In 2001 two inmates at HMP Prescoed, South Wales, received early release under the prerogative of mercy as a reward for saving the life of the manager of the prison farm when he was attacked and gored by a captive wild boar.[11]

In 2013 a posthumous pardon was awarded to Alan Turing under the prerogative of mercy. Wartime codebreaker Turing had been convicted in 1952 of gross indecency for a consensual homosexual relationship with an adult.[12]

In 2020, the royal prerogative of mercy was used to reduce the minimum tariff that must be served before Steven Gallant could be considered for release on parole. Gallant, who was serving life imprisonment for murder, was granted this reduction in sentence "in recognition of his exceptionally brave actions at Fishmongers' Hall, which helped save people's lives despite the tremendous risk to his own" while confronting terrorist Usman Khan during the 2019 London Bridge attack.[13]

Other Commonwealth countries[edit]


In Australia, the Governor-General acts on the advice of the Attorney-General or Minister for Justice, and may only exercise the prerogative of mercy in relation to a federal offender convicted of a Commonwealth offence. The pardon may be a full pardon (said to be a free, absolute and unconditional pardon), a conditional pardon, a remission or partial remission of a penalty, or the ordering of an inquiry. Each state and territory (apart from the Australian Capital Territory, which only provides for an inquiry) has also enacted legislation providing for the reconsideration of convictions or sentences.[14]


In Canada the royal prerogative of mercy is established in Letters Patent of the Governor General, who consistent with constitutional convention may grant pardons on the advice of a cabinet minister.[15] In practice, Section 748 of the Criminal Code gives the Governor in Council (i.e. cabinet) the power to exercise the prerogative, which is the preferred approach.[15] The process is administered by the Parole Board of Canada.[16] As Canada has a record suspension process, the royal prerogative is only exercised cases where there is substantial injustice or undue hardship.[16] It is rarely granted: between fiscal years 2013-2014 and 2017-2018 there were only 2 requests for clemency under the prerogative granted, compared to over 9,000 record suspensions or pardons granted under legislative powers in fiscal year 2017-2018 alone.[17]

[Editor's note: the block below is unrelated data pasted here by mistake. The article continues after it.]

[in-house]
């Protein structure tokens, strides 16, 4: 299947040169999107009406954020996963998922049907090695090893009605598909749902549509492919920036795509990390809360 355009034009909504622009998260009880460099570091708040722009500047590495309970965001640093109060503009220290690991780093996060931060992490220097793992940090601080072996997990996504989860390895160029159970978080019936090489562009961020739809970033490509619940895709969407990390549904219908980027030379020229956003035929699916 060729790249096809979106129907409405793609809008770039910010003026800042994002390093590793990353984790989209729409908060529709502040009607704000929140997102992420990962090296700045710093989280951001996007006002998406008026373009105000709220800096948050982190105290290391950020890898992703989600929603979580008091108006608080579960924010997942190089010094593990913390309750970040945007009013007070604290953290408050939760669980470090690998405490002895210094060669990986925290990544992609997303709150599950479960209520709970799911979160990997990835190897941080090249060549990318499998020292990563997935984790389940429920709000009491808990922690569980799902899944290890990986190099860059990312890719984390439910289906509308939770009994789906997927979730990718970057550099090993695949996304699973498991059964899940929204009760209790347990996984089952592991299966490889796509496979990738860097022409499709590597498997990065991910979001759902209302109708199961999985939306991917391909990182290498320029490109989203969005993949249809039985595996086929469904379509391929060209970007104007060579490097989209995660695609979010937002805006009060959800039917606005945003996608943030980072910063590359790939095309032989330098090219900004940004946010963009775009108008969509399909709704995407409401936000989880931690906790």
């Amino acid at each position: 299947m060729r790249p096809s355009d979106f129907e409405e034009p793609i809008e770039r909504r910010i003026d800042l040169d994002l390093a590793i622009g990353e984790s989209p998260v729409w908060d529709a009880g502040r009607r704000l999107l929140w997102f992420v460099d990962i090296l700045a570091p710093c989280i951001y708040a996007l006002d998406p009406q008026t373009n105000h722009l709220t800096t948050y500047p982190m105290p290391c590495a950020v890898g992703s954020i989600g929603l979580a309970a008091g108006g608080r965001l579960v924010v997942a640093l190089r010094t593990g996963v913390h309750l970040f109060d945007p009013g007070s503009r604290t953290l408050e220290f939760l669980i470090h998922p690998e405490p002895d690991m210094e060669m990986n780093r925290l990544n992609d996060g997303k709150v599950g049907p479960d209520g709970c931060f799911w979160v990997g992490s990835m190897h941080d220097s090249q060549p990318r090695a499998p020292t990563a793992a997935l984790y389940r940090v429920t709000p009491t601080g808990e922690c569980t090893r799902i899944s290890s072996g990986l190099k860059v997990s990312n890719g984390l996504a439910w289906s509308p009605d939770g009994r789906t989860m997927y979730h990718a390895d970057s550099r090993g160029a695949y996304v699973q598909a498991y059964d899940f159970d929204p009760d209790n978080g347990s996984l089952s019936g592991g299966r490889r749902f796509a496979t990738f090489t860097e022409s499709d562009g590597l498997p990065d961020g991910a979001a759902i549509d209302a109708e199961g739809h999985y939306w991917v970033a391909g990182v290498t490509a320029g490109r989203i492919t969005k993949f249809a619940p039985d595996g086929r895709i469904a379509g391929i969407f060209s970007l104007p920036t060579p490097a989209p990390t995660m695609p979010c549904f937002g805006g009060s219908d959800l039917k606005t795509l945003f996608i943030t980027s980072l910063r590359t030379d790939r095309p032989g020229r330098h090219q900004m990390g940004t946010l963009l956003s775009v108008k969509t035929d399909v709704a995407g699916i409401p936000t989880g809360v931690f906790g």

New Zealand[edit]

In New Zealand, the prerogative of mercy is exercised by the Governor-General, as the King's representative, with the power being delegated by the Letters Patent 1983. The Governor-General will act on the advice of the Minister of Justice, and has the power to grant a pardon, refer a case back to the courts for reconsideration, and to reduce a person's sentence.[2]

In 2013, Scott Watson was refused a pardon by Sir Jerry Mateparae under the prerogative of mercy, following advice from the then-Minister of Justice Judith Collins.[18] Kristy McDonald QC was appointed by the government in 2009 to review the evidence, and recommended to the government that there was a lack of new evidence to warrant an exercise of the prerogative of mercy.[19]

In 2020 Andrew Little set up the Criminal Review Commission to review potential miscarriage of justices, as the threshold for the royal prerogative of mercy was deemed to be too high and other avenues to avoid miscarriages of justices were needed.[20] Also in 2020, David Tamihere was granted the prerogative of mercy and his case was referred to the Court of Appeals to be reheard.[21]